Photographers marketing their images online should be alert to e-mail scams that seem to be growing in frequency. This is particularly true for those selling fine art prints.
The scam usually works like this:
The photographer receives an e-mail from someone who has seen their images online and wants to purchase some of their art. The buyer is usually located in a foreign country, frequently Australia or South Africa, but it can be anywhere. The intended use of where and how the art will be hung is often described in detail.
The buyer offers to pay by credit card, traveler’s check or cashier’s check and asks that the artist ship the work upon receiving payment. The buyer also agrees to pay for shipping and typically recommends a freight forwarder they normally use.
Where It Gets Interesting
It all sounds legit so far, doesn’t it? Here’s where things get interesting:
When the photographer receives payment, it is for much more than the agreed amount — often hundreds or even thousands of dollars. The photographer deposits the money in his bank account.
The buyer then discovers the mistake and asks the photographer to refund the amount of overpayment. Since the money is in the bank, the photographer agrees to write a check to the buyer refunding the overpayment.
Some weeks later, the bank informs the photographer that the buyer’s credit card was stolen or that the traveler’s check or cashier’s check was counterfeit. The bank cancels the transaction, and the photographer is out the amount of the refund he sent the buyer.
In addition, if he has shipped any photographs, he has no money to show for that transaction.
Usually, the overpayment includes the amount the photographer must pay the freight forwarder when the work is picked up. It is unclear whether the work is dumped right after the freight forwarder gets his hands on it, or whether it is actually shipped somewhere or sold to a third party.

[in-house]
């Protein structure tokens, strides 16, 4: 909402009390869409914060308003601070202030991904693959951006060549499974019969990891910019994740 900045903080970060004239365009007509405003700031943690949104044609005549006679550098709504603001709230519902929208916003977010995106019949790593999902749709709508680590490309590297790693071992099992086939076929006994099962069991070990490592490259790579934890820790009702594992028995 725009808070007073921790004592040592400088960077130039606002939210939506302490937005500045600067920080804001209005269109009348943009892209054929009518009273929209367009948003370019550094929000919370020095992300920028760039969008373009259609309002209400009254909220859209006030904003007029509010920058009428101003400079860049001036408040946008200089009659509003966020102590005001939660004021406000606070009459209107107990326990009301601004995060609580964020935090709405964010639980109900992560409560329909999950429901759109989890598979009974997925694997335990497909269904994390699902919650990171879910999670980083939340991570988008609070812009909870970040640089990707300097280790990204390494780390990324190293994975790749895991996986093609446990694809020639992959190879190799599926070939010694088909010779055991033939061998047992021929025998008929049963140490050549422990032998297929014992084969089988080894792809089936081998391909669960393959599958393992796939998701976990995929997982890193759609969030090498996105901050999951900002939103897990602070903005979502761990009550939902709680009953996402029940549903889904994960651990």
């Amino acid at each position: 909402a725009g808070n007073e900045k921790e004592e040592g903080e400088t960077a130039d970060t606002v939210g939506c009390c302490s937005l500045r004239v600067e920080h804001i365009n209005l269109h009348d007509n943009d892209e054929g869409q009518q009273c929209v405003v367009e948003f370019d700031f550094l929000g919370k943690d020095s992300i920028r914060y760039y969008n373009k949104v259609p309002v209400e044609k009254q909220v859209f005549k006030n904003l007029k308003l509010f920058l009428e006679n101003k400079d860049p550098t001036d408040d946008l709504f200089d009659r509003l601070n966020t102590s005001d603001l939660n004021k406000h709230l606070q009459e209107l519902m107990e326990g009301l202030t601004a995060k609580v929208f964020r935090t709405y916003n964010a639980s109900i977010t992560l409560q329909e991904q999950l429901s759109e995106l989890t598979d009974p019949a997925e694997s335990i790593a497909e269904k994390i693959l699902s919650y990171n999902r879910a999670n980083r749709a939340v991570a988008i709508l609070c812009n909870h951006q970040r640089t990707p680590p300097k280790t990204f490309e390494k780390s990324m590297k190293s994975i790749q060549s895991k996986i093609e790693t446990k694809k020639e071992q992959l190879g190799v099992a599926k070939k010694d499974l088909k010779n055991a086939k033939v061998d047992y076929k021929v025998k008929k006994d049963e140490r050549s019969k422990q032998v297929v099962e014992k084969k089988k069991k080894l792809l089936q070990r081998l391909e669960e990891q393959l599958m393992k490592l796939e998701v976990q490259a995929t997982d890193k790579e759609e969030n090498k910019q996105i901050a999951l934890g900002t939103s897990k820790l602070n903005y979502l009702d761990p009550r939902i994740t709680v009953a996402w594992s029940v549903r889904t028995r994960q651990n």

A Matter of Time
Because it’s only a matter of time before the bank sniffs out the criminal activity, the buyer usually applies pressure to get the refund quickly. One scammer told a photographer he had a family health emergency and needed the money “immediately.”
One strategy that seems to work when you suspect a scam is to say you only accept payment through PayPal or Payoneer. These organizations have antifraud specialists and antifraud risk models for fraud-detection. They also have address verification for credit cards and require card security codes as ways of minimizing fraud. When scammers understand that’s the only way you will accept payment, that’s usually the last you hear from them.
According to photographer John Math :
Another way for artists to protect themselves in a transaction like this is to insist that the transaction be handled by an escrow agent. The final transaction, shipping etc. is not completed until all of the funds have been verified and cleared. Any legitimate buyer or collector of art will not have a problem dealing in either manner. Anyone who objects to this way of doing business is someone who you do not want to do business with!
Seven Warning Signs
Math suggests a number of other things to look for to determine if you are dealing with a scammer:
- The scammer usually lives outside the United States.
- The scammer will have a story as to why he wants to buy the art.
- The e-mail solicitation is usually poorly written, with words misspelled or poor grammar.
- The scammer will have “their shipper” contact the artist.
- The scammer says that a friend or relative will pick up the art directly from the artist. This is designed to speed the transaction.
- The scammer needs the art “quickly” for some special occasion.
- The scammer cannot remember all of the details of the piece of art. One scammer said he wanted to buy the photographer’s “paintings,” not realizing that he was dealing with photography. Scammers contact hundreds of artists with the same scam, and they tend to get the art mixed up.
Particularly when your photography business is struggling in a difficult economy, it’s easy to let your guard down when someone offers to buy your work. Stay vigilant.